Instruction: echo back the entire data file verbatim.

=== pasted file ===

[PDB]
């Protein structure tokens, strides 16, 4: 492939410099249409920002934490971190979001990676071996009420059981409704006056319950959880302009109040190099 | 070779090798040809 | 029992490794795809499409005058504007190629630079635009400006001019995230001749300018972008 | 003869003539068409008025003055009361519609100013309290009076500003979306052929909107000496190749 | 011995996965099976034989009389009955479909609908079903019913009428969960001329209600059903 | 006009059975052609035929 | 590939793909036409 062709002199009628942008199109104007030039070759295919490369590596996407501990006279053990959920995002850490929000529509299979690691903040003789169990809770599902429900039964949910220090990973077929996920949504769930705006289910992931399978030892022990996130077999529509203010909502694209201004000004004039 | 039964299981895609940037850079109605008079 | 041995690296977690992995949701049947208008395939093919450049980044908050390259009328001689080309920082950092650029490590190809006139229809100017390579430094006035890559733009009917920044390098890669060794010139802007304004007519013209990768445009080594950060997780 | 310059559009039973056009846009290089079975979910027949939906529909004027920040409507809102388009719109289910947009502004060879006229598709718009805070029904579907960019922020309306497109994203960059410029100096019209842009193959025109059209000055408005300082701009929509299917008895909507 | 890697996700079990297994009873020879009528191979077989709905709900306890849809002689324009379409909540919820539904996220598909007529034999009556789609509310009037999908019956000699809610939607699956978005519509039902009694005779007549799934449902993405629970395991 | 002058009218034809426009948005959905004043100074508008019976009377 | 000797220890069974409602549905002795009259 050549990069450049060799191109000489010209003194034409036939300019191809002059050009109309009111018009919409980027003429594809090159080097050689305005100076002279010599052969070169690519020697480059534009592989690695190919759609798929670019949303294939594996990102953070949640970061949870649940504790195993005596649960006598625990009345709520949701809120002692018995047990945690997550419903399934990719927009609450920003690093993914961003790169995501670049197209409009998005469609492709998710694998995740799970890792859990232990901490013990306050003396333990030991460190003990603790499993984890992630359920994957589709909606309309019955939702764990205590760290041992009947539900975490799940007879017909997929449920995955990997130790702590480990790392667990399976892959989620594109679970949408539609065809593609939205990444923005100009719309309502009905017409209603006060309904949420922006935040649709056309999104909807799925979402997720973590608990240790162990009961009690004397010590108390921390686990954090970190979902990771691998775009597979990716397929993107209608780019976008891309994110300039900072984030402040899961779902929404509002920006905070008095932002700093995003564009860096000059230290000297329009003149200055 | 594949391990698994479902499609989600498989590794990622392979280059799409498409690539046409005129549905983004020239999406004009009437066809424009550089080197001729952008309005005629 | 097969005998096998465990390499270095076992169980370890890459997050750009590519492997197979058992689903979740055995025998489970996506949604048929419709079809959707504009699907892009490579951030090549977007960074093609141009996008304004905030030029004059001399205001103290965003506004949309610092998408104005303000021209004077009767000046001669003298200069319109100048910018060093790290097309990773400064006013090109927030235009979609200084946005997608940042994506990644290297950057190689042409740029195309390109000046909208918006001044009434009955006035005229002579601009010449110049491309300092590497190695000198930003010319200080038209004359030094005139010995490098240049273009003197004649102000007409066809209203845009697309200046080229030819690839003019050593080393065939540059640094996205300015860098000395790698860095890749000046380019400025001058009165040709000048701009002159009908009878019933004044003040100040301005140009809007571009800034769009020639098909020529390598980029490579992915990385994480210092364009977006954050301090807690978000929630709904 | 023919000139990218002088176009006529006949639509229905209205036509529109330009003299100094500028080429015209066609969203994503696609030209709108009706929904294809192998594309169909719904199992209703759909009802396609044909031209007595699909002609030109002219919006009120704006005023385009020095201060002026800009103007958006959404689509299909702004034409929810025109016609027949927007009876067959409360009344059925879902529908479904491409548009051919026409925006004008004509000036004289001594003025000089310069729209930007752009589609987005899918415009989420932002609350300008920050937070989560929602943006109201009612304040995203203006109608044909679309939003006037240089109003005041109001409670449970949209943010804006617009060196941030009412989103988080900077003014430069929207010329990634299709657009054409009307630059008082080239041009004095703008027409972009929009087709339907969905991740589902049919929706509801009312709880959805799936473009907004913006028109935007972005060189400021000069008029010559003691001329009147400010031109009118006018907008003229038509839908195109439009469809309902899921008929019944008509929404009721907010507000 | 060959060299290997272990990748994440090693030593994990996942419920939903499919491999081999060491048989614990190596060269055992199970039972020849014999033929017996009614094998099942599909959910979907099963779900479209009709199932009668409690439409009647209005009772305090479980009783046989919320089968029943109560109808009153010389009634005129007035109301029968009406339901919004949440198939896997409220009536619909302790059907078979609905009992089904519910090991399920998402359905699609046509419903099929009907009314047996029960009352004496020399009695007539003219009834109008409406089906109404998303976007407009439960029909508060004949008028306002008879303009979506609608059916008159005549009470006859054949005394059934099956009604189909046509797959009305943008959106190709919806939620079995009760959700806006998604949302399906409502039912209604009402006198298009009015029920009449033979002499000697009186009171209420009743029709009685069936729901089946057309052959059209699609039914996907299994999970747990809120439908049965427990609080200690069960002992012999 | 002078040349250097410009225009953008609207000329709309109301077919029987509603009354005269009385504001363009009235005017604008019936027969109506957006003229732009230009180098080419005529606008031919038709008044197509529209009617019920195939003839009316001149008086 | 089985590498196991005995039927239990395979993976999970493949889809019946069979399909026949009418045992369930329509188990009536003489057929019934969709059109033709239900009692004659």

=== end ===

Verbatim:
[PDB]
């Protein structure tokens, strides 16, 4: 492939410099249409920002934490971190979001990676071996009420059981409704006056319950959880302009109040190099 | 070779090798040809 | 029992490794795809499409005058504007190629630079635009400006001019995230001749300018972008 | 003869003539068409008025003055009361519609100013309290009076500003979306052929909107000496190749 | 011995996965099976034989009389009955479909609908079903019913009428969960001329209600059903 | 006009059975052609035929 | 590939793909036409 062709002199009628942008199109104007030039070759295919490369590596996407501990006279053990959920995002850490929000529509299979690691903040003789169990809770599902429900039964949910220090990973077929996920949504769930705006289910992931399978030892022990996130077999529509203010909502694209201004000004004039 | 039964299981895609940037850079109605008079 | 041995690296977690992995949701049947208008395939093919450049980044908050390259009328001689080309920082950092650029490590190809006139229809100017390579430094006035890559733009009917920044390098890669060794010139802007304004007519013209990768445009080594950060997780 | 310059559009039973056009846009290089079975979910027949939906529909004027920040409507809102388009719109289910947009502004060879006229598709718009805070029904579907960019922020309306497109994203960059410029100096019209842009193959025109059209000055408005300082701009929509299917008895909507 | 890697996700079990297994009873020879009528191979077989709905709900306890849809002689324009379409909540919820539904996220598909007529034999009556789609509310009037999908019956000699809610939607699956978005519509039902009694005779007549799934449902993405629970395991 | 002058009218034809426009948005959905004043100074508008019976009377 | 000797220890069974409602549905002795009259 050549990069450049060799191109000489010209003194034409036939300019191809002059050009109309009111018009919409980027003429594809090159080097050689305005100076002279010599052969070169690519020697480059534009592989690695190919759609798929670019949303294939594996990102953070949640970061949870649940504790195993005596649960006598625990009345709520949701809120002692018995047990945690997550419903399934990719927009609450920003690093993914961003790169995501670049197209409009998005469609492709998710694998995740799970890792859990232990901490013990306050003396333990030991460190003990603790499993984890992630359920994957589709909606309309019955939702764990205590760290041992009947539900975490799940007879017909997929449920995955990997130790702590480990790392667990399976892959989620594109679970949408539609065809593609939205990444923005100009719309309502009905017409209603006060309904949420922006935040649709056309999104909807799925979402997720973590608990240790162990009961009690004397010590108390921390686990954090970190979902990771691998775009597979990716397929993107209608780019976008891309994110300039900072984030402040899961779902929404509002920006905070008095932002700093995003564009860096000059230290000297329009003149200055 | 594949391990698994479902499609989600498989590794990622392979280059799409498409690539046409005129549905983004020239999406004009009437066809424009550089080197001729952008309005005629 | 097969005998096998465990390499270095076992169980370890890459997050750009590519492997197979058992689903979740055995025998489970996506949604048929419709079809959707504009699907892009490579951030090549977007960074093609141009996008304004905030030029004059001399205001103290965003506004949309610092998408104005303000021209004077009767000046001669003298200069319109100048910018060093790290097309990773400064006013090109927030235009979609200084946005997608940042994506990644290297950057190689042409740029195309390109000046909208918006001044009434009955006035005229002579601009010449110049491309300092590497190695000198930003010319200080038209004359030094005139010995490098240049273009003197004649102000007409066809209203845009697309200046080229030819690839003019050593080393065939540059640094996205300015860098000395790698860095890749000046380019400025001058009165040709000048701009002159009908009878019933004044003040100040301005140009809007571009800034769009020639098909020529390598980029490579992915990385994480210092364009977006954050301090807690978000929630709904 | 023919000139990218002088176009006529006949639509229905209205036509529109330009003299100094500028080429015209066609969203994503696609030209709108009706929904294809192998594309169909719904199992209703759909009802396609044909031209007595699909002609030109002219919006009120704006005023385009020095201060002026800009103007958006959404689509299909702004034409929810025109016609027949927007009876067959409360009344059925879902529908479904491409548009051919026409925006004008004509000036004289001594003025000089310069729209930007752009589609987005899918415009989420932002609350300008920050937070989560929602943006109201009612304040995203203006109608044909679309939003006037240089109003005041109001409670449970949209943010804006617009060196941030009412989103988080900077003014430069929207010329990634299709657009054409009307630059008082080239041009004095703008027409972009929009087709339907969905991740589902049919929706509801009312709880959805799936473009907004913006028109935007972005060189400021000069008029010559003691001329009147400010031109009118006018907008003229038509839908195109439009469809309902899921008929019944008509929404009721907010507000 | 060959060299290997272990990748994440090693030593994990996942419920939903499919491999081999060491048989614990190596060269055992199970039972020849014999033929017996009614094998099942599909959910979907099963779900479209009709199932009668409690439409009647209005009772305090479980009783046989919320089968029943109560109808009153010389009634005129007035109301029968009406339901919004949440198939896997409220009536619909302790059907078979609905009992089904519910090991399920998402359905699609046509419903099929009907009314047996029960009352004496020399009695007539003219009834109008409406089906109404998303976007407009439960029909508060004949008028306002008879303009979506609608059916008159005549009470006859054949005394059934099956009604189909046509797959009305943008959106190709919806939620079995009760959700806006998604949302399906409502039912209604009402006198298009009015029920009449033979002499000697009186009171209420009743029709009685069936729901089946057309052959059209699609039914996907299994999970747990809120439908049965427990609080200690069960002992012999 | 002078040349250097410009225009953008609207000329709309109301077919029987509603009354005269009385504001363009009235005017604008019936027969109506957006003229732009230009180098080419005529606008031919038709008044197509529209009617019920195939003839009316001149008086 | 089985590498196991005995039927239990395979993976999970493949889809019946069979399909026949009418045992369930329509188990009536003489057929019934969709059109033709239900009692004659």